Nov 1, 1976

Short left coronary artery trunk as a risk factor in the development of coronary atherosclerosis. Pathological study

British Heart Journal
N GazetopoulosC Tountas

Abstract

The relation between the length of the main left coronary artery and the degree of atherosclerosis in its branches was studied by postmortem examination in 204 subjects aged 20 to 90 years. The findings suggest that in cases with a short main left coronary artery the atherosclerotic lesions in the anterior descending and circumflex branches appear earlier, progress faster at higher levels of severity, and lead more frequently to myocardial infarction, than in cases with a long left coronary artery trunk. In cases over the age of 50 years, where disease is expected to have developed, it was shown that the degree of atherosclerosis in the left anterior descending and circumflex branches was inversely related to the length of the main left coronary artery. The correlation coefficients were -0-527 and -0-428, respectively, and in either case a test for zero correlations was significant (P less than 0-001). The possible changes in the haemodynamic and mechanical conditions associated with the variations of the anatomical pattern of the coronary arteries and their influence in the development of atherosclerosis are discussed. It is suggested that the length of the main left coronary artery is a congenital anatomical and possibly here...Continue Reading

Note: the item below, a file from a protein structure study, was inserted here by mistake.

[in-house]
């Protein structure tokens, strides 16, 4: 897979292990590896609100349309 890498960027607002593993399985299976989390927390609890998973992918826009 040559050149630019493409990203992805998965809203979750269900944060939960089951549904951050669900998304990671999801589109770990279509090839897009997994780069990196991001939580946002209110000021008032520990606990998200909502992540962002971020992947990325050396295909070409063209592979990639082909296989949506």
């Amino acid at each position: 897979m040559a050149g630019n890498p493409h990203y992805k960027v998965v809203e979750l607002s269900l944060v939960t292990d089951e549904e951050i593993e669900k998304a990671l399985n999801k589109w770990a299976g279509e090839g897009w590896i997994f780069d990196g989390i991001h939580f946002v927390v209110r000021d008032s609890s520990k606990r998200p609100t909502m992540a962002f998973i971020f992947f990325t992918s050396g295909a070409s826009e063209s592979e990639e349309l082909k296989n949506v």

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Citations

Mentioned in this Paper

Coronary Vessel Anomalies
Anthropometry
Coronary Artery Disease
Autopsy
Myocardial Infarction
Left Coronary Artery Structure
Coronary Arteriosclerosis
Atherosclerosis
Sinus Node Artery
Coronary Artery

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